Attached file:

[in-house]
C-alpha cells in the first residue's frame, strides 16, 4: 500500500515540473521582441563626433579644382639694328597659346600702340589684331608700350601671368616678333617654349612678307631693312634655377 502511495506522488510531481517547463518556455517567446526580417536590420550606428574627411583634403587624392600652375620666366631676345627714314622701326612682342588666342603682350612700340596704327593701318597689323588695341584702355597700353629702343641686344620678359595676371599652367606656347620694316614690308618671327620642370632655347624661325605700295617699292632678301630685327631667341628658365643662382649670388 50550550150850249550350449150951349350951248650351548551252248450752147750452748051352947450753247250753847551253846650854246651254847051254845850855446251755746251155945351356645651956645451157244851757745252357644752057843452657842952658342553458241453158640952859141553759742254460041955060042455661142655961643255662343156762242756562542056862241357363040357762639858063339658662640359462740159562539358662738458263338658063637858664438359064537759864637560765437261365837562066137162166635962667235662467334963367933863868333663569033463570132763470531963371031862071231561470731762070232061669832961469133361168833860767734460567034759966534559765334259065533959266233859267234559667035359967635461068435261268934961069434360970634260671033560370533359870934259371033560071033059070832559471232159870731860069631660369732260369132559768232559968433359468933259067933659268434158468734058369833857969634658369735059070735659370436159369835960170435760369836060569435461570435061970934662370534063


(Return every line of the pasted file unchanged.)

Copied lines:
[in-house]
C-alpha cells in the first residue's frame, strides 16, 4: 500500500515540473521582441563626433579644382639694328597659346600702340589684331608700350601671368616678333617654349612678307631693312634655377 502511495506522488510531481517547463518556455517567446526580417536590420550606428574627411583634403587624392600652375620666366631676345627714314622701326612682342588666342603682350612700340596704327593701318597689323588695341584702355597700353629702343641686344620678359595676371599652367606656347620694316614690308618671327620642370632655347624661325605700295617699292632678301630685327631667341628658365643662382649670388 50550550150850249550350449150951349350951248650351548551252248450752147750452748051352947450753247250753847551253846650854246651254847051254845850855446251755746251155945351356645651956645451157244851757745252357644752057843452657842952658342553458241453158640952859141553759742254460041955060042455661142655961643255662343156762242756562542056862241357363040357762639858063339658662640359462740159562539358662738458263338658063637858664438359064537759864637560765437261365837562066137162166635962667235662467334963367933863868333663569033463570132763470531963371031862071231561470731762070232061669832961469133361168833860767734460567034759966534559765334259065533959266233859267234559667035359967635461068435261268934961069434360970634260671033560370533359870934259371033560071033059070832559471232159870731860069631660369732260369132559768232559968433359468933259067933659268434158468734058369833857969634658369735059070735659370436159369835960170435760369836060569435461570435061970934662370534063